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Getting a brand new look with an old, classic style

Imitation is not only the sincerest form of flattery; it can be a profitable business opportunity for contractors and skilled laborers.

The King Edward Hotel in downtown Jackson is an example of what can be done with historic buildings.

Throughout the state and across the nation, old buildings are finding new life through their preservation and adaptive reuse. Prime examples of such undertakings are projects in Jackson with the Standard Life Building, the King Edward Hotel, the Federal Court House at Court Street and the Farish Street Entertainment District.

Beyond downtown, Jackson has five locally designated historic districts (Belhaven HD, Belhaven Heights HD, Farish Street HD, Medgar Evers Neighborhood HD and Morris HD), according the city’s Department of Planning and Development. Additionally, 13 individual sites have been locally designated and several of these are also on the National Register of Historic Places.

Understandably, with new loft apartments, office spaces and entertainment options growing downtown, those who undertake those projects can find satisfaction from enhancing the area’s quality of life. The same goes for those who preserve homes in the historic districts.

Beyond that, there are local property tax abatement and state incentives in addition to federal tax breaks afforded those renovating historic residential and commercial structures. The key word in all of this is “historic.” That means the structure must be listed in the National Register of Historic Places, contribute to the significance of a National Register historic district or be designated as Mississippi Landmarks. If so, those incentives are there for the taking provided there is strict adherence to guidelines established by those entities.

“It can be lucrative,” said Marc Oliver, an architect for the Richmond, Va., firm Thomas Hamilton and Associates, who worked on the King Edward Hotel. “It has its challenges. You have to make sure you do it by the list of requirements. We do hire historic consultants. We photograph the buildings to match different molds there already.

“Places have lots of historic plaster archways. With the King Edward, by the time we got there, nothing could be saved. We had to match the molds.”

This is where the cost comes in for builders and opportunity comes in for people looking for a wide open niche market – replicating historic architecture. There is a market for it here and very few people to meet the demand.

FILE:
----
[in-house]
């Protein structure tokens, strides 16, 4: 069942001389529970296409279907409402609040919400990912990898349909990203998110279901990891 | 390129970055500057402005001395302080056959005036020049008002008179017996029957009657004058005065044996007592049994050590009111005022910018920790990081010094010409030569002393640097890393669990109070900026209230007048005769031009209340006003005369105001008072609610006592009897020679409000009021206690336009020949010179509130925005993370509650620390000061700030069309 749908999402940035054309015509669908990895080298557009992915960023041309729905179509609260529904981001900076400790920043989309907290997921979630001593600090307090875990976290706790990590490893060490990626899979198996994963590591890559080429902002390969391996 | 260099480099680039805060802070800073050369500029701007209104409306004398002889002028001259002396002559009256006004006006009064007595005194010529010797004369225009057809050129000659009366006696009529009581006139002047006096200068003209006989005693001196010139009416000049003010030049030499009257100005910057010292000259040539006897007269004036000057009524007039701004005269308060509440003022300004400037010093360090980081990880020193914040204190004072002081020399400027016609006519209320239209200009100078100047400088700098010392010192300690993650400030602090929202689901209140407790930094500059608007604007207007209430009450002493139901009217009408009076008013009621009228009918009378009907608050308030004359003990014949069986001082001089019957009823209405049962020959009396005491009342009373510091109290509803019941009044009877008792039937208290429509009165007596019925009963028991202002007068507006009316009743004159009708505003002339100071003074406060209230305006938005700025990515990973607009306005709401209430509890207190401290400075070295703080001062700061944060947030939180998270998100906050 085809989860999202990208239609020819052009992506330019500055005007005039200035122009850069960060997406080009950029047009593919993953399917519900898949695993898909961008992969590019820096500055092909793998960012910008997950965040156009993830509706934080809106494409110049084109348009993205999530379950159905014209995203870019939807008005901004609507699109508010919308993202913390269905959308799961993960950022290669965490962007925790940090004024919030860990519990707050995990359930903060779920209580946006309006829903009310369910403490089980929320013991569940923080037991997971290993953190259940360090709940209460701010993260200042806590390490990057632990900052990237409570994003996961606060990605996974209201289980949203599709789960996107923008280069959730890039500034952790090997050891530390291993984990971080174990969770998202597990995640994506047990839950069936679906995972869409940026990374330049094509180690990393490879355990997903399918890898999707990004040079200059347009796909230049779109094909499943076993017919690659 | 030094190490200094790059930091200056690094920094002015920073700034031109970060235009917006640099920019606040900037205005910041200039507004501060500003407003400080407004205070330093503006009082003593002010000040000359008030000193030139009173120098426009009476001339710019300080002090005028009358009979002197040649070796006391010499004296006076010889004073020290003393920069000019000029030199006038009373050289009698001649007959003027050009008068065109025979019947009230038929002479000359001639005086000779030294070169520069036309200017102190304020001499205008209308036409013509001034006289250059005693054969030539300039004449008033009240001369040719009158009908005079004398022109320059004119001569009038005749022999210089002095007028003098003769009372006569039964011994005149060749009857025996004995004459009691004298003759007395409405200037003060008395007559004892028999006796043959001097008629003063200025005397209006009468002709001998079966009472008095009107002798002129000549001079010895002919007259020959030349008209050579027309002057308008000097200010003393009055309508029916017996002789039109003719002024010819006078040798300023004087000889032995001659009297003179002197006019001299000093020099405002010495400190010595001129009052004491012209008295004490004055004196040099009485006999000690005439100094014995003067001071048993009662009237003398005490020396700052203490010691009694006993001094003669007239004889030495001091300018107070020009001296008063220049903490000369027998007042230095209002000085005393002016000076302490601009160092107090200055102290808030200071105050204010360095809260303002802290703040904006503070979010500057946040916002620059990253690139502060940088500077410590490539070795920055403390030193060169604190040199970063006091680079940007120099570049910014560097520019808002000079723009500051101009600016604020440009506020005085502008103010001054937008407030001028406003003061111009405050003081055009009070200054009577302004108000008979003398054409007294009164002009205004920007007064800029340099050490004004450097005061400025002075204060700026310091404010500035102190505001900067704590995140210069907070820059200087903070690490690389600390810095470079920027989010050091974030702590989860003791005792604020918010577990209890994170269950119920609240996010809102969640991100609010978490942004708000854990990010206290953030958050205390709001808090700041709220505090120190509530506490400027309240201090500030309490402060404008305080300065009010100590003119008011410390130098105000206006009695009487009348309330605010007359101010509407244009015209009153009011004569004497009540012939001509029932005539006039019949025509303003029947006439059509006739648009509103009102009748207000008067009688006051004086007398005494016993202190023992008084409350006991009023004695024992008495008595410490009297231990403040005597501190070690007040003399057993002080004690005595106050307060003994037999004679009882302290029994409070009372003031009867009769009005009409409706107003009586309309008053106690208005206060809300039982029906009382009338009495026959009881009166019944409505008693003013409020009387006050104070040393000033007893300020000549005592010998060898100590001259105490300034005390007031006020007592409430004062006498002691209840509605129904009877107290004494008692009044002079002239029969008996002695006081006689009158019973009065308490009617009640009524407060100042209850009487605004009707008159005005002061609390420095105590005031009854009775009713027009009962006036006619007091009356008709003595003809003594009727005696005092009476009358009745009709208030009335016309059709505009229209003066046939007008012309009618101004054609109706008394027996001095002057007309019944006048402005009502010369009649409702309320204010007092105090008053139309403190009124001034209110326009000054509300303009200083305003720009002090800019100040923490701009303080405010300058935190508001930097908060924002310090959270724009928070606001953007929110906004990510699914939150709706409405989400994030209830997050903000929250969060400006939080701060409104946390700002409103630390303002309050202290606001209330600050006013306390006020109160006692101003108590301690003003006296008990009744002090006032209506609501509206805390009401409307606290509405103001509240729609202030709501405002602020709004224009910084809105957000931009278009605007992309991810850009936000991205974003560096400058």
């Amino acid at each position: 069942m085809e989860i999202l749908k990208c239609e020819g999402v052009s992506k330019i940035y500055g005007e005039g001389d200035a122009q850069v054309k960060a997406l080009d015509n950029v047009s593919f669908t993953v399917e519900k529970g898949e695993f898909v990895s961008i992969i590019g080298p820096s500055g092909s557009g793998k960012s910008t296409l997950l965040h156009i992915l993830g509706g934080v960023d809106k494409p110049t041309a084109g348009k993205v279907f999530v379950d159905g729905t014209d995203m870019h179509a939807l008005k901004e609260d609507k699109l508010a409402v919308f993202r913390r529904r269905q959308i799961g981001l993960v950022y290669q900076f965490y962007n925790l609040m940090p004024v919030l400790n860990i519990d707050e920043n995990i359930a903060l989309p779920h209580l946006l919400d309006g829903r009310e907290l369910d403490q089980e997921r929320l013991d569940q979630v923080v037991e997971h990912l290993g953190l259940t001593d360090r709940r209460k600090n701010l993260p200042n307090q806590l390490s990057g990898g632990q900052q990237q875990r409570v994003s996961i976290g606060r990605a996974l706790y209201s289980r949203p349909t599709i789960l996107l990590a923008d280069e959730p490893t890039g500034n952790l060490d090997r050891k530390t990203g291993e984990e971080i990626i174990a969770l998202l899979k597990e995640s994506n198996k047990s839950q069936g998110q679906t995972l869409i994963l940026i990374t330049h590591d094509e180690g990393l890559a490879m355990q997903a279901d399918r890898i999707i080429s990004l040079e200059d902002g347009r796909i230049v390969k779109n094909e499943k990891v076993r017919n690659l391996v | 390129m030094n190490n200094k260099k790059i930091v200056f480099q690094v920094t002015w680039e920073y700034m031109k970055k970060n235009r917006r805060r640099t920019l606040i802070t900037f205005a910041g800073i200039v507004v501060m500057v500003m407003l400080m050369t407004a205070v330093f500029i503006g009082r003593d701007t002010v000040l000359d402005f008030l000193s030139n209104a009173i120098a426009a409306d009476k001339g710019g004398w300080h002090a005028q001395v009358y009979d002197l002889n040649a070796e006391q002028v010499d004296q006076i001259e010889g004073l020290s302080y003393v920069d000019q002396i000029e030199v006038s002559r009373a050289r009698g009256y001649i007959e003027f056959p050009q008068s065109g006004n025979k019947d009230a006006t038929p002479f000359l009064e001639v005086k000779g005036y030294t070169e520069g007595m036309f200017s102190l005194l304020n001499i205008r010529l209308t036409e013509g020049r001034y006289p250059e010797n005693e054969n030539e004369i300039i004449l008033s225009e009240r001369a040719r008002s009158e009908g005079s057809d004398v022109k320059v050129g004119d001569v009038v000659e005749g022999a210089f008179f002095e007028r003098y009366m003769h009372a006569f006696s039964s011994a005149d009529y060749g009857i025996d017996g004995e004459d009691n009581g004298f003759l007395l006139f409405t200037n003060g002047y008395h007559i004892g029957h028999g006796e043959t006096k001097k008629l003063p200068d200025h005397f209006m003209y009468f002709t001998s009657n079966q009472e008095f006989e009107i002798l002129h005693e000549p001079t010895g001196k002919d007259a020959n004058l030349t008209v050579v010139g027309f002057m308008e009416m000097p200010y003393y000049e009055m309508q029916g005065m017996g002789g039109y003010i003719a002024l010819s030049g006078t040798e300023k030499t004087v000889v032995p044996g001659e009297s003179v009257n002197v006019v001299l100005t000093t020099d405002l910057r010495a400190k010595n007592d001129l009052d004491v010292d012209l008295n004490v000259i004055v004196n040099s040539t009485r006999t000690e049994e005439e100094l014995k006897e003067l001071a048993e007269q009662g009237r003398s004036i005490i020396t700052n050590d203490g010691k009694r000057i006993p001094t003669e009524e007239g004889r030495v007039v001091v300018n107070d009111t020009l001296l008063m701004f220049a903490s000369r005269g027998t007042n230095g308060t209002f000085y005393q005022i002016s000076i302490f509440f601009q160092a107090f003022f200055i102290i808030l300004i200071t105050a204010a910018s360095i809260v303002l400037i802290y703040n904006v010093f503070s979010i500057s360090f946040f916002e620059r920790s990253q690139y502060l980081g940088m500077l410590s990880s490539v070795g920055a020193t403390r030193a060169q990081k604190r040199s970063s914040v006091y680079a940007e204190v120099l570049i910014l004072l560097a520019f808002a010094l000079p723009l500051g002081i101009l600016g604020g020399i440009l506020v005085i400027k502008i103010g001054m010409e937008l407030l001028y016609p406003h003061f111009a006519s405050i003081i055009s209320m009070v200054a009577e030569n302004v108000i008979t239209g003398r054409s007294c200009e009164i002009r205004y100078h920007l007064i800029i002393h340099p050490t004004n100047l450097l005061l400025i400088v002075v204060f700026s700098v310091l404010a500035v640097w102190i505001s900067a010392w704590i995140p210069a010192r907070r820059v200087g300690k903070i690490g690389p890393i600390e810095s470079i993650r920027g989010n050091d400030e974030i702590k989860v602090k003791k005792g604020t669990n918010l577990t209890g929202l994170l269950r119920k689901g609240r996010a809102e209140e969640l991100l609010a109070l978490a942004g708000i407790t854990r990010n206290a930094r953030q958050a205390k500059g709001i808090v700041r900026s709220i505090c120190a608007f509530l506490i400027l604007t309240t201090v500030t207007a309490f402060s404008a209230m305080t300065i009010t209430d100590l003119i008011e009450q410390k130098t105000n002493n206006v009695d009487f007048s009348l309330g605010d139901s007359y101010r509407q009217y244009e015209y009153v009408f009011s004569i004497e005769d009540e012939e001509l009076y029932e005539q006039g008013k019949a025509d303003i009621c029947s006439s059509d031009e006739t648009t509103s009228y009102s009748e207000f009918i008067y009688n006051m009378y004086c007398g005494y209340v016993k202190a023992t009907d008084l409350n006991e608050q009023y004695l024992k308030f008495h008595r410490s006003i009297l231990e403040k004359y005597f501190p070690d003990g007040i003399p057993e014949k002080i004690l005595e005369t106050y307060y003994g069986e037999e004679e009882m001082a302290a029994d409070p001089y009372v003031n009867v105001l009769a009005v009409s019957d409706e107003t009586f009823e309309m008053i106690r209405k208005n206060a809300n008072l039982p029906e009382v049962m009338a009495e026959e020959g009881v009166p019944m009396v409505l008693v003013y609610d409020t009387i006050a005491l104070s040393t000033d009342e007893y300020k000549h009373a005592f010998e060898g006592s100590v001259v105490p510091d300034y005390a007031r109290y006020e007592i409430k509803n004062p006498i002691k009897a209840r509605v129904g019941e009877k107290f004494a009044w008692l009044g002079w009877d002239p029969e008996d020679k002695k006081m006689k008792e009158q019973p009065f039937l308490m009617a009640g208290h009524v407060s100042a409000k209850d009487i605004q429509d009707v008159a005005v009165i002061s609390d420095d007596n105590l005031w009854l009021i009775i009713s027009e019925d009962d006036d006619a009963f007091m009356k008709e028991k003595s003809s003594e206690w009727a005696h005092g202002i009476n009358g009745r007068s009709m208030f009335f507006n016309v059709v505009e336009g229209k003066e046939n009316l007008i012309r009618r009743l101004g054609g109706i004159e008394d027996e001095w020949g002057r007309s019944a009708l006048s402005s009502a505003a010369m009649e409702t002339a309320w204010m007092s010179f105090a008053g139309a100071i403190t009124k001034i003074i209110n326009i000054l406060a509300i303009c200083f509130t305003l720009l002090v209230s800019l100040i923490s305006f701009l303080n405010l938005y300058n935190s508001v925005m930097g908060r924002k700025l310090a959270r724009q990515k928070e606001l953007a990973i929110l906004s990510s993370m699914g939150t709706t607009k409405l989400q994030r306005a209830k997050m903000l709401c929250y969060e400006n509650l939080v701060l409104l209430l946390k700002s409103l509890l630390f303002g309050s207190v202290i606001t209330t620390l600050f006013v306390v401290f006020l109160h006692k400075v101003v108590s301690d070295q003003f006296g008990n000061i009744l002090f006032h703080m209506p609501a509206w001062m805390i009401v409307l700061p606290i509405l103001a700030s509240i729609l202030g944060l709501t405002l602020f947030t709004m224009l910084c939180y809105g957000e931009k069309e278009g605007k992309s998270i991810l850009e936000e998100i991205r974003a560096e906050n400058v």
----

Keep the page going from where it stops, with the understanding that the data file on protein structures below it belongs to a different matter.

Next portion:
“We have projects where if we replace a window, we have to replace it with one that approximates the profile of the one we took out,” said Charles Alexander, partner and senior project manager at Jackson’s Dale and Associates who also worked on the King Edward. “That means we have to find companies that recreate historical windows. Sometimes the cost can be extreme.”

The same goes for other facets of reconstruction such as replacing columns and other fixtures or masonry.

The redevelopment of Farish Street Entertainment District could help remake history.

“Finding people who have such skill to put stonework in, and to put plaster in are hard to come by,” Alexander said “For one project we needed to fly in stone workers from England on the state office building because they had the experience to do it. We’ve had mason workers come from Texas to work here. I am sure a lot of us would love to have access to [in state skilled labor].”

Which is exactly what the Mississippi Department of Archives and History had in mind when it decided to partner with Copiah-Lincoln Community College to start a trade school that focuses on the preservation trade. Because of the dearth of skilled labor in these specialized areas it is not uncommon to see intricate work being done by crews from New England and the Midwest here on projects.

“We have big hopes for the trade school,” said Jennifer Baughn, chief architectural historian at the Mississippi Department of Archives and History. “These will be higher paid skilled laborers. Right now is it hard to find people to do the work anymore. Some older contractors still do that work, but there are not that many left. We’d love to see natives [of Mississippi] on these jobs.”

Which would help revitalize other communities across the state. For every success in Jackson there is a project that sits idle — like Meridian’s Threefoot Building. Last year, the 16-story art deco building, formerly the tallest building in Mississippi, was listed as one of the nation’s 11 Most Endangered Historic Places. It has fallen into severe disrepair and changes in city administration and starts and fits by developers who were interested in turning it into a hotel have killed any progress on revitalizing it. Having the structure razed is a strong possibility.

Threefoot’s fate speaks all the more highly of collaborate efforts of Jackson’s public-private partnerships and its can-do attitude as it undergoes unprecedented growth in restoration of downtown. Such efforts are win-win propositions for all parties involved.

“We believe that a rising tide lifts all boats,” said Hal Thomas, with New Orleans-based HRI Properties, the company that revitalized the Standard Life Building. “We look at it that the more stuff that is [going on downtown], the better it is for all businesses in the area. We worked close with the city and their objectives. We consider community will power. When there is a will, there is usually a way. Jackson found a way to make their restorations work.”

Check out the 2011 Endangered Historic Buildings list (obtained from Mississippi Heritage Trust’s website: www.mississippiheritage.com)

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